Arts & Entertainment

For the Love of the Dawgs

A lifelong Georgia football fan on heartbreak and hope

photo: Beth Sanders

The writer with Hairy Dawg.

It’s well documented over the course of human history that hope can be a dangerous thing. Thucydides called it “danger’s comforter.” Friedrich Nietzsche dubbed it “the worst of all evils.” Stephen King said it “can drive a man insane.” I know better than to write about hope, so instead, I’ll write about love.

I love the Georgia Bulldogs. I have my whole life.

My brother was born the day before the Georgia–Florida game in 1992, and my parents—lifelong Georgia fans who attended UGA in the seventies and early eighties—drove him home the next afternoon dressed in red and black as the late great UGA announcer Larry Munson hollered lullabies through our Honda’s speakers. We lost by two, but it was pretty good indoctrination.

photo: Beth Sanders
The writer’s father and brother in the hospital the day after her brother was born.

Munson, and later Scott Howard, would become the soundtrack of my life. During away games throughout my childhood, we huddled around the basement television, which was always on mute—don’t you know every sportscaster on ESPN roots against us?­—as the good guys narrated from my dad’s old GE cathedral radio.

Growing up in Athens, I don’t remember attending my first game. We’ve been going since I’ve had consciousness, and some of my earliest recollections involve wearing an itchy polyester cheerleading uniform as I, waist-tall and holding tight to my parents’ hands, braved the throngs of drunk college kids. You’d think the memory would be traumatic, but to this day the smell of stale beer makes me a bit nostalgic.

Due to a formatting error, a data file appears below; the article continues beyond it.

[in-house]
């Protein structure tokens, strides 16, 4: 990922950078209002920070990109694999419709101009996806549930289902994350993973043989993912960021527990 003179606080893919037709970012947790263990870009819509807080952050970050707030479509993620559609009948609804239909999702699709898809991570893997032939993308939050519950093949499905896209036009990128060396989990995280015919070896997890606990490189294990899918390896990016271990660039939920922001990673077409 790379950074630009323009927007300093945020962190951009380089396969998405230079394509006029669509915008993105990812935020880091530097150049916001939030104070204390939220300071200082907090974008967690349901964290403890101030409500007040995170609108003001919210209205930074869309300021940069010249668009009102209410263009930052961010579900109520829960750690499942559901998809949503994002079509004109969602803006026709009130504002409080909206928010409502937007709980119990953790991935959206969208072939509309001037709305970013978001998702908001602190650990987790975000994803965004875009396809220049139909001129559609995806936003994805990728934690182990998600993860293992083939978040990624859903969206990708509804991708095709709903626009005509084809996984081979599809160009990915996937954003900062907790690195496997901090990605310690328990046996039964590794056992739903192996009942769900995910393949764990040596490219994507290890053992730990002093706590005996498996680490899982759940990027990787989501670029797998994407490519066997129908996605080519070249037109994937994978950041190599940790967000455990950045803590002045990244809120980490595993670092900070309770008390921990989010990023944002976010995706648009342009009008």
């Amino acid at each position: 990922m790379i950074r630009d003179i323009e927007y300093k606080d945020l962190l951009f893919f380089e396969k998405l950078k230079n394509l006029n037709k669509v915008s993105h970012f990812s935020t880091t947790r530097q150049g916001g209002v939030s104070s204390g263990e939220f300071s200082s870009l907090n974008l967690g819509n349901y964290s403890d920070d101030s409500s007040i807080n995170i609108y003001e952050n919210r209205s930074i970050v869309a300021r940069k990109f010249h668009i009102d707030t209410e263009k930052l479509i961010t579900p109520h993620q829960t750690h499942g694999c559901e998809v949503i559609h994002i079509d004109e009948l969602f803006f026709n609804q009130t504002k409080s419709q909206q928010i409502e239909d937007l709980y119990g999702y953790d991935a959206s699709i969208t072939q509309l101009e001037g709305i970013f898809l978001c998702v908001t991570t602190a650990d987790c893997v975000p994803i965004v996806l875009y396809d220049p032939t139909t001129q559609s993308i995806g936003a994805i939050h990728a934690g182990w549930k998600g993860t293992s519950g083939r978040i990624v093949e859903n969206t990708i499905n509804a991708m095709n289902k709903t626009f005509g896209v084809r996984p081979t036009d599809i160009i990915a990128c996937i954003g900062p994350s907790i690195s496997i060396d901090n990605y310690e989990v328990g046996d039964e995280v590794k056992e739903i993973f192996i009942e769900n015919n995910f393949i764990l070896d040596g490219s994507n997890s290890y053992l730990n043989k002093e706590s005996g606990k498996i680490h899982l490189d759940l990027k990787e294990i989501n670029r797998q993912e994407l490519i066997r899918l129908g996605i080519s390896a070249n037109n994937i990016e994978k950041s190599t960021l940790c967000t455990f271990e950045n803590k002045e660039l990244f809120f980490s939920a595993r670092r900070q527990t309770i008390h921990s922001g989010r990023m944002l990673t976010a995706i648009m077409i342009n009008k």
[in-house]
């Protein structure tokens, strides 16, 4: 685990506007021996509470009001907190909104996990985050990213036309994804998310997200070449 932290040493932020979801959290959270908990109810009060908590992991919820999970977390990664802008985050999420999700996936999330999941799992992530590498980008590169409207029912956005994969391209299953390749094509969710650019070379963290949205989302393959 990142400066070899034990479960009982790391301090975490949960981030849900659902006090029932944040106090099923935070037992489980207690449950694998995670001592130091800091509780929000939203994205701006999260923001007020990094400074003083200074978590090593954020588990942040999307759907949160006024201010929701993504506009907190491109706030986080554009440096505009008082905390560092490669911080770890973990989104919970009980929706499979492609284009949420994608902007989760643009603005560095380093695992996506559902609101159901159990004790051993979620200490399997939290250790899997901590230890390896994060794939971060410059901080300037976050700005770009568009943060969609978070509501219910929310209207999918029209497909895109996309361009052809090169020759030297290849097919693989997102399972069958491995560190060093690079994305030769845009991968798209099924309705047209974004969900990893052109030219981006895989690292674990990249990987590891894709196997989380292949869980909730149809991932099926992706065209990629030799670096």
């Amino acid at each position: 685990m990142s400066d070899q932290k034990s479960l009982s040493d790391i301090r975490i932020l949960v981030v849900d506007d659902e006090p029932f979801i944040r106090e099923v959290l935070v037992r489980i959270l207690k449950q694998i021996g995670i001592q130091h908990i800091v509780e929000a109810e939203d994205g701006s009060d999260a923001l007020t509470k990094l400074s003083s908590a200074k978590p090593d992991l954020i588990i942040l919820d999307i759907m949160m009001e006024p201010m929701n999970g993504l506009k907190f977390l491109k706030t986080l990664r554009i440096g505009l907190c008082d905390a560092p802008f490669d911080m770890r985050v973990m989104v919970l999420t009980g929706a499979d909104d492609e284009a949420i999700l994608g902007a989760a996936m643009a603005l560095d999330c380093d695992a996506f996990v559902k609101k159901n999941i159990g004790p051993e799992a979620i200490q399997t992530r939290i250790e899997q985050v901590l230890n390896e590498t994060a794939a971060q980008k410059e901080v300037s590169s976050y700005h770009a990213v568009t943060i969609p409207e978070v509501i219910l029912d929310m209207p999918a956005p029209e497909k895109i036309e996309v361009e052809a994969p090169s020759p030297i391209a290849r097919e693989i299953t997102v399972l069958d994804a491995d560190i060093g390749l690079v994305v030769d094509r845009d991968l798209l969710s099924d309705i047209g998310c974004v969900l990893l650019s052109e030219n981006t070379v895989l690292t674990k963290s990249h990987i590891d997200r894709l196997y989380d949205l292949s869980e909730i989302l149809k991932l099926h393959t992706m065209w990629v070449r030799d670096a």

photo: Beth Sanders
The writer as a baby with UGA mascot Uga.

So many Georgia football moments saturate my adolescent memories: a trip to the Sugar Bowl in 2003 as the Superdome roared for Musa Smith; chill bump-inducing black jerseys during the 2007 season; Todd Gurley’s triumphant return in 2014; overcoming Notre Dame under the new lights of Sanford Stadium in 2019. Each moment—however brief—gleams with the patina of family and hometown pride and unabashed joy. My family and I spent a glorious sun-soaked New Year’s weekend in Southern California for the 2018 Rose Bowl, which I count as one of the most downright euphoric days of my life. When I’m having a bad day, I’ll often search highlights from that game on YouTube and in minutes, I’m smiling in spite of myself.

photo: Beth Sanders
The writer with her father and brother at the 2003 Sugar Bowl in New Orleans.

But as physics and football demand, highs are always accompanied by lows. Just a week after the mountaintop moment in Pasadena, we lost in a gut-punch overtime to Alabama in the national championship. Watching the SEC championship rematch a few weeks ago felt all too familiar.

On Monday, we’ll play Alabama for the title again. I wasn’t alive in 1980 to witness the last time we won it all. As the past forty-two years have been peppered with almosts and not-quiteyets, Georgia fans have developed a defense mechanism to avoid the heartbreak and passed it on through the generations: build up walls of cynicism and detachment; reject hope before it rejects you. Even this year, as I’ve watched arguably the best Georgia team in my lifetime dominate every regular season game, I’ve remained “cautiously optimistic.”

But I love the Dawgs too much for caution. As any country ballad or romantic comedy will tell you, falling in love requires vulnerability and always involves the risk of heartbreak. But isn’t it worth it when it all works out in the end?

So, on Monday night, you’ll find me among the Bulldog faithful, standing there in front of our TVs with fingers crossed and breaths bated, cheering with our whole hearts for the team we love.

photo: Beth Sanders
The writer and her family at the Rose Bowl in 2018.


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